Not as bad as I make it look

Wednesday, July 29th, 2015 at 8:48 am

Do I make parenthood look bad?

It’s the question I asked myself as Daniel drove us home from our twice-monthly dinner club.

We’re the first couple among the group who’ve had children while continuing to regularly attend – and when people ask me how I am, I’m likely to respond that I’m tired, Tirzah Mae’s not been sleeping, it’s got to be teething, or (my favorite line) “I signed up for this – and it’s only another twenty years or so.”

But is that the sum of how I feel about parenthood? How I feel about myself as a stay-at-home helpmeet or about Tirzah Mae as my 24/7 companion?

No. It’s not.

Parenthood is hard, make no mistakes about it. But it is also rewarding, fun even.

But the “Happy Food” friends ask me when I’m hungry because it’s an hour after my normal eating hour, when I’m exhausted because I’m at the end of the day (and quite possibly after my usual bedtime.) So I respond with a litany of complaints.

I remarked on this to Daniel and he responded that I was being honest. That I have found parenthood hard.

And it’s true. Parenthood has been hard. But I realized that even Daniel doesn’t see the fun I have.

By the time Daniel gets home from work, I’m hungry (it’s almost dinner time!) and I’m tired (it’s been a long day of work and play.) Tirzah Mae gets clingy right around the same time I’m trying to get dinner prepared, so I’m often feeling stressed about juggling cooking and a clingy child. So Daniel hears my frustrations, my exhaustion, my readiness for a break.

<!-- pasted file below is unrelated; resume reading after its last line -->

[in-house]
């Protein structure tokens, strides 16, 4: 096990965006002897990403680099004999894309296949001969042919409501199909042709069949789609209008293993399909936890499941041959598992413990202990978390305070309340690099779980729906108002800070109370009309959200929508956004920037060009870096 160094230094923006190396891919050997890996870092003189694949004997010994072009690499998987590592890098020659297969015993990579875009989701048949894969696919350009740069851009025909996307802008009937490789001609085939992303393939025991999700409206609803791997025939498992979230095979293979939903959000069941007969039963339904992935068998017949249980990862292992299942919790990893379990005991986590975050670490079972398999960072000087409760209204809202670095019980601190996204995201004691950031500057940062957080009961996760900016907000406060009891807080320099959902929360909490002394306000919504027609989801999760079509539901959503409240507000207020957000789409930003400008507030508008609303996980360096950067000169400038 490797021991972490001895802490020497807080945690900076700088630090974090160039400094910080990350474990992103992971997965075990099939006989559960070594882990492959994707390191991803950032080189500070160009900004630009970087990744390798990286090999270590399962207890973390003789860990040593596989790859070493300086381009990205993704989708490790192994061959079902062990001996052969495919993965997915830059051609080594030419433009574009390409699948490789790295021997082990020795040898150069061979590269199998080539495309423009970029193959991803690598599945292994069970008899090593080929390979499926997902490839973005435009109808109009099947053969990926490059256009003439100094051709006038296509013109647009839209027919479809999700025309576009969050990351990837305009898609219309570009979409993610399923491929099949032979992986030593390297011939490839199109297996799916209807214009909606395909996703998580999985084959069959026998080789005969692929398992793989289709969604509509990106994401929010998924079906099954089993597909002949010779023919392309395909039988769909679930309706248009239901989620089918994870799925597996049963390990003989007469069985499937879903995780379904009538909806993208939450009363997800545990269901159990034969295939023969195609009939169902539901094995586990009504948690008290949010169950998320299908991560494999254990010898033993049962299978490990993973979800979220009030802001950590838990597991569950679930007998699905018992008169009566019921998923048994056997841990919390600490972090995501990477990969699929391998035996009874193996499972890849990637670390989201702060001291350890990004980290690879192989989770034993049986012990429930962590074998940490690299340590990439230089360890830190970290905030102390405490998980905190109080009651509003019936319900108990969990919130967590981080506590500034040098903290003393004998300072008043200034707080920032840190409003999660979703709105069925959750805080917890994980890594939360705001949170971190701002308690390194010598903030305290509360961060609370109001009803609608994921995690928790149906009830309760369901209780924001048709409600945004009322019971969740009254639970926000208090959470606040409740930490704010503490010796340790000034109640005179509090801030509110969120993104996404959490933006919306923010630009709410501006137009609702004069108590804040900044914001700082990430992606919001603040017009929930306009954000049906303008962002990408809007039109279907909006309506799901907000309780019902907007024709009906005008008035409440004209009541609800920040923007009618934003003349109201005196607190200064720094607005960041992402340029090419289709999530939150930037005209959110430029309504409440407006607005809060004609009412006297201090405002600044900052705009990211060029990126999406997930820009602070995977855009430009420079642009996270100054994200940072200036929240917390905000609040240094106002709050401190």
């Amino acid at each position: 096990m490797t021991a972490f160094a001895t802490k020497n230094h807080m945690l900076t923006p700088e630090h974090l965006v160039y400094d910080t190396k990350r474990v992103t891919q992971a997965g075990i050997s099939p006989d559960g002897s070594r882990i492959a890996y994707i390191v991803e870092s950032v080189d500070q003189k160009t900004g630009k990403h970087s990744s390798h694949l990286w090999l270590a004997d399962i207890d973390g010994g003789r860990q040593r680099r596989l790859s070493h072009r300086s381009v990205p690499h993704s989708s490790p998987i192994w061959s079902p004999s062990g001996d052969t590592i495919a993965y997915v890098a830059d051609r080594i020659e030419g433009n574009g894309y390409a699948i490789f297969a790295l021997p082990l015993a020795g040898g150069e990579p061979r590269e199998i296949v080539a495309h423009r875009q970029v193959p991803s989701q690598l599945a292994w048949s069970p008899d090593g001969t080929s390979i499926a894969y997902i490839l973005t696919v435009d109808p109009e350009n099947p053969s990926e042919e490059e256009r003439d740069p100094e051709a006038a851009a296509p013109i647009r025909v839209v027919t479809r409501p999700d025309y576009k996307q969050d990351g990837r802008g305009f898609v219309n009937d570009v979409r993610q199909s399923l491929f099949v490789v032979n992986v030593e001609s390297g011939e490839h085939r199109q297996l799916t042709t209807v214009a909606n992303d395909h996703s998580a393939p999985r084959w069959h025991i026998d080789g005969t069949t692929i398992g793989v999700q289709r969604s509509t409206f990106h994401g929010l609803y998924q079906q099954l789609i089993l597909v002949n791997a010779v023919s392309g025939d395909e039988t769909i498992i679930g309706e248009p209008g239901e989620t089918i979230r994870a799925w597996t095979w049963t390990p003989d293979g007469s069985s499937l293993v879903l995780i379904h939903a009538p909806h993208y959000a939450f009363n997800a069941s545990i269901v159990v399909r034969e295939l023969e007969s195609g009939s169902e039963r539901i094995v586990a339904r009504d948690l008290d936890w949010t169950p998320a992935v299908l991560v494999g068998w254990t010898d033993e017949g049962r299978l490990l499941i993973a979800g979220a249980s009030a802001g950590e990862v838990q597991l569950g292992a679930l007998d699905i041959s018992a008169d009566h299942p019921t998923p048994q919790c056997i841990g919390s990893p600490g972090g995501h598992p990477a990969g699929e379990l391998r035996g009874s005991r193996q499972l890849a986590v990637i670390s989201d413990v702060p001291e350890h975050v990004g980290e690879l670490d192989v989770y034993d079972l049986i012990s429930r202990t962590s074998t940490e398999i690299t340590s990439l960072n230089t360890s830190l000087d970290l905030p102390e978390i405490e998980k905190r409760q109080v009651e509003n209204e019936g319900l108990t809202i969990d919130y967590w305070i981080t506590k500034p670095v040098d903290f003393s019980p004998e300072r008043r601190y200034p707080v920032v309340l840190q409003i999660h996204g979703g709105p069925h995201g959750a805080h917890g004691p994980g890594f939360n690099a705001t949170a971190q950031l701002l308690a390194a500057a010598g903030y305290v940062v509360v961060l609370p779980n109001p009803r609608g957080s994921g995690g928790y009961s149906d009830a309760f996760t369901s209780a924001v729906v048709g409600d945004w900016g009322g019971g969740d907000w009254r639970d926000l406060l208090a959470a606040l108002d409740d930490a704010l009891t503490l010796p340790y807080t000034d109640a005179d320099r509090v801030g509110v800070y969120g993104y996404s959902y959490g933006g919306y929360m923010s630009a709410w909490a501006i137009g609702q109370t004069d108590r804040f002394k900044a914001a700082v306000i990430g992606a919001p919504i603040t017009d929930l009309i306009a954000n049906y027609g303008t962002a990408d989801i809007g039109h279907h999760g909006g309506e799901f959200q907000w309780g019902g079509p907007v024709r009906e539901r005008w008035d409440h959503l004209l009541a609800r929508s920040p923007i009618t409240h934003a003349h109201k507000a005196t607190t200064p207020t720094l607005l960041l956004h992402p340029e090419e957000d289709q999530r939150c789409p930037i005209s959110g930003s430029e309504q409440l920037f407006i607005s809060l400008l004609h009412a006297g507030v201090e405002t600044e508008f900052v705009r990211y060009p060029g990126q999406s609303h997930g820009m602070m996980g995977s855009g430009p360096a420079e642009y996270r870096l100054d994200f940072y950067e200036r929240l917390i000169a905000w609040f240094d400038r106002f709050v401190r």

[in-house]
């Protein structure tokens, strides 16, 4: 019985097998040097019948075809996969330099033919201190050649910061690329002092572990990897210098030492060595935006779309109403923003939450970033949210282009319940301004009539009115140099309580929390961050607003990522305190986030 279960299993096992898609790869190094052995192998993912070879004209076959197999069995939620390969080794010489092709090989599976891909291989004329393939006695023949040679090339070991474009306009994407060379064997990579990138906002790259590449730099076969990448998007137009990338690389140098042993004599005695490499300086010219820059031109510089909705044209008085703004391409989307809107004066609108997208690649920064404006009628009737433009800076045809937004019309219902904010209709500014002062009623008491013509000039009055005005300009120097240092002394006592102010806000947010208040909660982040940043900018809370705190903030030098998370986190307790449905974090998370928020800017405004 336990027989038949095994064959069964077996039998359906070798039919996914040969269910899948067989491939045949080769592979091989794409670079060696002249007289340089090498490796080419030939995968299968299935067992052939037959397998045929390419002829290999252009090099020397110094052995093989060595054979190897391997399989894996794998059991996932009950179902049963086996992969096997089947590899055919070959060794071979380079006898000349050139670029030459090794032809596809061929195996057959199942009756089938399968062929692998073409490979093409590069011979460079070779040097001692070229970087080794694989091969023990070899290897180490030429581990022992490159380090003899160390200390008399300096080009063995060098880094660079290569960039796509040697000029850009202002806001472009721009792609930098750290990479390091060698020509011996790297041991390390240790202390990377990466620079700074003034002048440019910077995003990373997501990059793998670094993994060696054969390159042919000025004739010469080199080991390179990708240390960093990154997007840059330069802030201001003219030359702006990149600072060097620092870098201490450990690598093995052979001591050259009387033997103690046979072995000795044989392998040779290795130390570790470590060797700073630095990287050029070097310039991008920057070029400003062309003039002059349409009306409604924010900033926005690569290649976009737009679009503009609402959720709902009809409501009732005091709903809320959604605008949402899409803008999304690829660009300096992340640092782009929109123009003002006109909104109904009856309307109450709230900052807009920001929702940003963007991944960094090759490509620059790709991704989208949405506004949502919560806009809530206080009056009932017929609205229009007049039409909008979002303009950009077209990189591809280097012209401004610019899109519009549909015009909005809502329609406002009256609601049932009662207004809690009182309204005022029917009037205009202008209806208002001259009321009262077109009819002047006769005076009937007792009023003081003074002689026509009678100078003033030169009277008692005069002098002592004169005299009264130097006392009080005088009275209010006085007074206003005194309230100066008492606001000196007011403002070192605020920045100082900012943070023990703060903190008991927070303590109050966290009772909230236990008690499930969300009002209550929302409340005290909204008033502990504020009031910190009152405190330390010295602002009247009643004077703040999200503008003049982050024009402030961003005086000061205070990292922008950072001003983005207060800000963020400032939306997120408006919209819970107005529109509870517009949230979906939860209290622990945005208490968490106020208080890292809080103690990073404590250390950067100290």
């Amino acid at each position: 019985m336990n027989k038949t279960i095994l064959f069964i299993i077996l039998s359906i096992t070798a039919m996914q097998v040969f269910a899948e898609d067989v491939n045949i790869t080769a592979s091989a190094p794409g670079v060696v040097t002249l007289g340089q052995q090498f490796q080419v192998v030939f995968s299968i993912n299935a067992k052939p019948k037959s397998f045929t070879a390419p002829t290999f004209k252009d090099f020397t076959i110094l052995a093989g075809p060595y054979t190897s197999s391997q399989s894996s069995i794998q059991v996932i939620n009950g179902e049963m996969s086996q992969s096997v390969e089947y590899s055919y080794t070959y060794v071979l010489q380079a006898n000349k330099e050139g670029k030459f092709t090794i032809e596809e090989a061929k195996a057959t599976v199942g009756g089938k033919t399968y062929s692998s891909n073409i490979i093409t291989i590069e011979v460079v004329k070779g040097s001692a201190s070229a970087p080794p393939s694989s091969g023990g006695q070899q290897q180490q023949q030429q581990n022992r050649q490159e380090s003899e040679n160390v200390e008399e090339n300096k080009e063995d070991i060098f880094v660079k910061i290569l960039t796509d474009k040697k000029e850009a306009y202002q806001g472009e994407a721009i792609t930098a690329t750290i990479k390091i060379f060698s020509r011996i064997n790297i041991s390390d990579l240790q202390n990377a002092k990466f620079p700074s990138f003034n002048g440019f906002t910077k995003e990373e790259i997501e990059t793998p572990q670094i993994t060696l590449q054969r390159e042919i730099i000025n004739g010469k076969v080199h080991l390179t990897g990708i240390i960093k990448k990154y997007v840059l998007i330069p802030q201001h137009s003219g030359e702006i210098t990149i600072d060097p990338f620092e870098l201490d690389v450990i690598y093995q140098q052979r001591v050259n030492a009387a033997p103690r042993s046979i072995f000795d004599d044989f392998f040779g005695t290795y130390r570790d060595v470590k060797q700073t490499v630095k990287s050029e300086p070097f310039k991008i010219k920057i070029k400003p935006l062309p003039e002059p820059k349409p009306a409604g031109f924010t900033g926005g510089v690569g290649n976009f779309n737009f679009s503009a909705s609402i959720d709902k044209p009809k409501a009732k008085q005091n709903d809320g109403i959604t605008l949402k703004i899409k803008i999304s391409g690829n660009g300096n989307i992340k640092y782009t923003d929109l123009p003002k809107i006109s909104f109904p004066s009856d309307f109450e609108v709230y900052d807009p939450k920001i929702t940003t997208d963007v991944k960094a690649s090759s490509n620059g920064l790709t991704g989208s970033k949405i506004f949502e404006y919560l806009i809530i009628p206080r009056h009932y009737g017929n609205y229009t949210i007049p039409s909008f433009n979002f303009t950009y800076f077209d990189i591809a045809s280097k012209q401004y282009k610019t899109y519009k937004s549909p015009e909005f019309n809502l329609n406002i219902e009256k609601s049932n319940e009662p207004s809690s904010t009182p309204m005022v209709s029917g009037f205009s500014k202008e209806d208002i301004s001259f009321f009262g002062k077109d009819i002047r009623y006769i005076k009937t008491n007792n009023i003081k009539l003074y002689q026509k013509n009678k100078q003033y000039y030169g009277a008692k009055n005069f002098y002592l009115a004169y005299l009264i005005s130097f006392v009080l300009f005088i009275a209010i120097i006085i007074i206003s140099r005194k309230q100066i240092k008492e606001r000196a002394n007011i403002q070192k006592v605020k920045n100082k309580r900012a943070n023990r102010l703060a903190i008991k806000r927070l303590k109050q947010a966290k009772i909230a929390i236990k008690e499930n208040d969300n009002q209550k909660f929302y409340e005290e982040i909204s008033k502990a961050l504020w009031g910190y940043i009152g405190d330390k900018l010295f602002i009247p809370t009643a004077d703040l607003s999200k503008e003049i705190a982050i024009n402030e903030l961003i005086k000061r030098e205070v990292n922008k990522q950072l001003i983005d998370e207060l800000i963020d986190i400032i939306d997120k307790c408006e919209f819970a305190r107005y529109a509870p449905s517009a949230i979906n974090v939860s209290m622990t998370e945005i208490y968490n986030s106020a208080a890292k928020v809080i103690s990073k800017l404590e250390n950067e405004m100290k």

When Tirzah Mae and I go out in the morning and I talk with other moms, I’m more than likely stressed about having had to get out of the door by a specific time and I’m working to keep Tirzah Mae’s normal morning energy under control so she’s not disrupting whatever we’re doing. So I’m likely to be happier than at night, but still frustrated.

What no one else sees is what happens in the mornings and early afternoons, while Tirzah Mae and I are both well rested and well fed. We roll around on the floor laughing. We dance around the living room. We make faces at one another. We cuddle. We go out on the front porch and watch the rain streaming down, occasionally sticking our hands in the overflow from the gutters. We talk through the ordinary events of our day – making oatmeal, changing diapers, making the bed, putting on makeup or brushing my hair, cleaning the toilet, watering the garden, washing dishes, emptying the dehumidifier, folding laundry or hanging it to dry,

I’m sorry for how I represent parenthood. It’s not as bad as I make it look.

Reader Comments (2):

  1. Barbara H. says:

    When I recently watched Timothy for a morning while his parents moved, and then went over and kept him and Mittu company for several hours while repairmen were at their house, I was reminded how almost all-consuming having a baby was. I’m exhausted after a single morning – one of the reasons, I am sure, that God gives babies to younger women. :-) Yet there is great fun as well. Some of it gets easier as they get older, but there are challenges and joys with every age and stage.

  2. OH, how I relate to this post, and my children are 11, 9, 5, and 2. :-)

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